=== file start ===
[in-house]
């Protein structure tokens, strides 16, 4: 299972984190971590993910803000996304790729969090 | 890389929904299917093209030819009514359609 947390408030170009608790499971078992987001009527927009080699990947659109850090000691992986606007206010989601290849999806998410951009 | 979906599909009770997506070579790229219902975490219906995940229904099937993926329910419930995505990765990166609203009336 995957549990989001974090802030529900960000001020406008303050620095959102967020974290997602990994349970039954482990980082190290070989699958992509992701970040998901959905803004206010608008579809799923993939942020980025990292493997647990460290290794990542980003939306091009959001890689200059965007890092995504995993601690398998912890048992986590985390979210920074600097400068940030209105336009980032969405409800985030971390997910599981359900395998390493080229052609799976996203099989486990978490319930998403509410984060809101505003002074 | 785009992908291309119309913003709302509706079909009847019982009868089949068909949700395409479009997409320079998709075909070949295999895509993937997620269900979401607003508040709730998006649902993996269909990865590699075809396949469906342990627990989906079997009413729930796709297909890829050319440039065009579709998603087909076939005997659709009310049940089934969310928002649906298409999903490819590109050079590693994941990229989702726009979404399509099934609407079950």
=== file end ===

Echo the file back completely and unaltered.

[in-house]
């Protein structure tokens, strides 16, 4: 299972984190971590993910803000996304790729969090 | 890389929904299917093209030819009514359609 947390408030170009608790499971078992987001009527927009080699990947659109850090000691992986606007206010989601290849999806998410951009 | 979906599909009770997506070579790229219902975490219906995940229904099937993926329910419930995505990765990166609203009336 995957549990989001974090802030529900960000001020406008303050620095959102967020974290997602990994349970039954482990980082190290070989699958992509992701970040998901959905803004206010608008579809799923993939942020980025990292493997647990460290290794990542980003939306091009959001890689200059965007890092995504995993601690398998912890048992986590985390979210920074600097400068940030209105336009980032969405409800985030971390997910599981359900395998390493080229052609799976996203099989486990978490319930998403509410984060809101505003002074 | 785009992908291309119309913003709302509706079909009847019982009868089949068909949700395409479009997409320079998709075909070949295999895509993937997620269900979401607003508040709730998006649902993996269909990865590699075809396949469906342990627990989906079997009413729930796709297909890829050319440039065009579709998603087909076939005997659709009310049940089934969310928002649906298409999903490819590109050079590693994941990229989702726009979404399509099934609407079950």